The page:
Not only would the falling rate of profit as it reached a new low level precipitate a crisis but as a result each crisis would become more catastrophic. Bound up with this view is the belief of some ultimate breakdown of the system. This mechanistic and fatalistic view of capitalism was fashionable for years among Communist theorists and Mr. Strachey fashionably followed it.
Marx’s own formulation of the tendency of the falling rate of profit can be briefly enumerated, Marx divided capital outlay into two parts, one part he called constant capital, which consists of tools, machinery, etc. The other part he termed variable capital constitutes wage payments in order to buy labour-power and set it to productive activity. It is this active labour power which alone produces value and a value greater than its upkeep. It is thus the sole source of surplus value and hence profits.
Nevertheless, a marked trend of capitalism is the increasing mechanisation of the process of production. This means that as capital outlay grows, a proportionally greater amount will be spent on means of production than on wage bills. But as we have seen, variable capital provides the sole source of value and hence profit. It follows then that as capital grows and with it the ratio of constant capital to variable capital, then less value and profit is produced in a given unit of capital. And the rate of profit which is computed on the total capital outlay must fall.
We can illustrate this by assuming that a given capital outlay of £10,000 is divided into £5,000 constant and £5,000 variable and that the rate of exploitation is 100%. In that case the profit will be £5,000 and the rate of profit 50%. If, however, the capital grows to £30,000, of which £20,000 is laid out in constant capital and £10,000 in variable capital and the rate of exploitation is 100%, then the profit will be £10,000. Thus proportionately less value—and profit has been produced on the larger capital and the rate of profit has fallen from 50% to 33½ %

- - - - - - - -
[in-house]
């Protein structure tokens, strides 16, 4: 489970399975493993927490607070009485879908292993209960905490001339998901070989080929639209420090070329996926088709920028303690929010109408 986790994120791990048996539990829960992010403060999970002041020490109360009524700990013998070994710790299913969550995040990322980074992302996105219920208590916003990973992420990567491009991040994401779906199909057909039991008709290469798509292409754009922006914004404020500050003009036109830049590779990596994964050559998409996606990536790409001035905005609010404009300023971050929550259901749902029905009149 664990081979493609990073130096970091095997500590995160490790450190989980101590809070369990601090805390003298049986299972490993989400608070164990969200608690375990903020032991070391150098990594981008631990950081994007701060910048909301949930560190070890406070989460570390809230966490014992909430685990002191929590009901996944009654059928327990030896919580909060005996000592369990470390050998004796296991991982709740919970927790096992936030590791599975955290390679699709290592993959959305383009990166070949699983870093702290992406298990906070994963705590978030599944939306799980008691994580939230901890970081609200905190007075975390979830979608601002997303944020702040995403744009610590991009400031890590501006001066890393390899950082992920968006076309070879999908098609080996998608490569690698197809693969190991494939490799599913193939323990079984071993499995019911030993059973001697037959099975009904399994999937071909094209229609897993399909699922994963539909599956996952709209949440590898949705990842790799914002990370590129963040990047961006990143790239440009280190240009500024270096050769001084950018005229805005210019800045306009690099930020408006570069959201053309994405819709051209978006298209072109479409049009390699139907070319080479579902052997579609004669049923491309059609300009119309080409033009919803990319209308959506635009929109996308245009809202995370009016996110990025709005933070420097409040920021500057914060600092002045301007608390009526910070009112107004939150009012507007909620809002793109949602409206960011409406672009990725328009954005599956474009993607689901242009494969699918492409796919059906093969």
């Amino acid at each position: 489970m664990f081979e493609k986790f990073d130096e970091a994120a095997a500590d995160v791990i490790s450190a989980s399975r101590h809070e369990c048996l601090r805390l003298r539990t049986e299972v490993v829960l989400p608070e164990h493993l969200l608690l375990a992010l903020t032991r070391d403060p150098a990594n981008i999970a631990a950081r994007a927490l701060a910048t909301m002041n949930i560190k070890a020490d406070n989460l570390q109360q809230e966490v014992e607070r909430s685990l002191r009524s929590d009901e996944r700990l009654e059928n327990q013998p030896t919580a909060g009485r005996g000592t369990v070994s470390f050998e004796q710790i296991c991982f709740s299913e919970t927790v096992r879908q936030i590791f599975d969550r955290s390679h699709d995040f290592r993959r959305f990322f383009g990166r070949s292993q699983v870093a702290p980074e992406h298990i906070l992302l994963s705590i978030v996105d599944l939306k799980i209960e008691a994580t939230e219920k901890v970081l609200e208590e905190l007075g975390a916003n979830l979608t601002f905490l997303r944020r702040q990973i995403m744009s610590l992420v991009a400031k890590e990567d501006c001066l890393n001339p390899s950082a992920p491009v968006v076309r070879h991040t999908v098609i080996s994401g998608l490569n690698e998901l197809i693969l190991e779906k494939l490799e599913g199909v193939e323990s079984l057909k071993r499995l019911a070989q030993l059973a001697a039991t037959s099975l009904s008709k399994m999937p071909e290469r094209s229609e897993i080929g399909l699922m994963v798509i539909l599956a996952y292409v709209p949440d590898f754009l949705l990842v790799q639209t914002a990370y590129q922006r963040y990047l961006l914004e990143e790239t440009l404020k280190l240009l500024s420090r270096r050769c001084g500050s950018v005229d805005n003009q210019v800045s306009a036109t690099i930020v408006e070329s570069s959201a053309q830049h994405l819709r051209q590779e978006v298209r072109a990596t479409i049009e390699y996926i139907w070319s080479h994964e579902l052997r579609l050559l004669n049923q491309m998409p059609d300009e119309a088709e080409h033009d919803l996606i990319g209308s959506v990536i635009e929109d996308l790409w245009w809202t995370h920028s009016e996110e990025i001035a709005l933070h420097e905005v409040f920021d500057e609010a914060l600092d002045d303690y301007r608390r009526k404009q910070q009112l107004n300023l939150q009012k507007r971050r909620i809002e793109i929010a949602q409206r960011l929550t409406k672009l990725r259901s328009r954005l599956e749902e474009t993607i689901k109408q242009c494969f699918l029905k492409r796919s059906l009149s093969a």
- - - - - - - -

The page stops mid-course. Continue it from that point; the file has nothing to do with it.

But Marx was quick to enumerate counter tendencies for keeping the rate of profit up. The main ones being, increasing productivity of labour due to the increasing efficiency of mechanisation. The cheapening of the elements of constant capital, resulting from increased productivity, which means that although the physical volume of constant capital increases, the value composition does not increase at the same rate. Then there is the existence of an industrial reserve army which acts as a reservoir of cheap labour-power and stimulates the setting up of new industries with a low ratio of constant to variable capital and hence a high rate of profit. The averaging in these higher profit rates with the lower profit rate of the older industries raises the overall rate of profit.
Thus the tendency of the rate of profit to fall is merely a tendency among counter tendencies. Marx’s own analysis of the matter gave no grounds for supposing which, if any, tendencies would prevail. Indeed for Marx to have advanced some economic law in abstraction to which capitalism must conform would have been contrary to his empirical method. For him such tendencies or counter tendencies could only be relevant to the concrete circumstances of any given stage of capitalism. It was left to Communist theorists and the facile Mr. Strachey to elevate this mere tendency to some law of social gravity.
In actual fact there is no direct evidence of some steady decline in the rate of profit over a long period. There are, of course, several profit rates in capitalism and a decline or drop in one of them is not necessarily a cause or even a factor for precipitating a crisis. And even if there did exist a tendency for the rate of profit to fall due to growth of the ratio of constant to variable capital, over a long period, it would be very slow and could not account for the sharp decline in profit levels and the widespread curtailment of investment associated with crises. Again the idea of what constitutes a profit norm for capitalists can undergo change and the norm of one period might be lower than the preceding one. Thus a lower rate of profit would constitute no disincentive for investment which is characteristic of a crisis situation. There is not the slightest reason for supposing that some alleged long term tendency of a falling rate of profit is organically connected with crises and ultimately the demise of capitalism. Such views are not propositions of Marx but projections of Communist politics.
Mr. Strachey in combating the false assumptions he once held, believes he is combating Marxism whereas it is the present Mr. Strachey quarrelling with the past Mr. Strachey without understanding what the quarrel is really all about.
We might add Mr. Strachey makes no reference in his latest book to his past errors. To these “errors” it seems we must also add, sins of commission and omission.